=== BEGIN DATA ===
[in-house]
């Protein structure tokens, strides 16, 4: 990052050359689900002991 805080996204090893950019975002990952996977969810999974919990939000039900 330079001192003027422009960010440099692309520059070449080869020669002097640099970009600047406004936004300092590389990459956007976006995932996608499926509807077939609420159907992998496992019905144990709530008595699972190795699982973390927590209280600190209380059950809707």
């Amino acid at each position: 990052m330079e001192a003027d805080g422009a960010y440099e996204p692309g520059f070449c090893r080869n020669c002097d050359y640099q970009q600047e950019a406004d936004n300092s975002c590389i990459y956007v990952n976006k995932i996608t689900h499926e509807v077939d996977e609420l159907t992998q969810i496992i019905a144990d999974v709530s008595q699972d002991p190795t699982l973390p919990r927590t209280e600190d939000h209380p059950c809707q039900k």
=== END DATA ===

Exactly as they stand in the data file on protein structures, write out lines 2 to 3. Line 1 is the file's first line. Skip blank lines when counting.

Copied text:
């Protein structure tokens, strides 16, 4: 990052050359689900002991 805080996204090893950019975002990952996977969810999974919990939000039900 330079001192003027422009960010440099692309520059070449080869020669002097640099970009600047406004936004300092590389990459956007976006995932996608499926509807077939609420159907992998496992019905144990709530008595699972190795699982973390927590209280600190209380059950809707």
């Amino acid at each position: 990052m330079e001192a003027d805080g422009a960010y440099e996204p692309g520059f070449c090893r080869n020669c002097d050359y640099q970009q600047e950019a406004d936004n300092s975002c590389i990459y956007v990952n976006k995932i996608t689900h499926e509807v077939d996977e609420l159907t992998q969810i496992i019905a144990d999974v709530s008595q699972d002991p190795t699982l973390p919990r927590t209280e600190d939000h209380p059950c809707q039900k």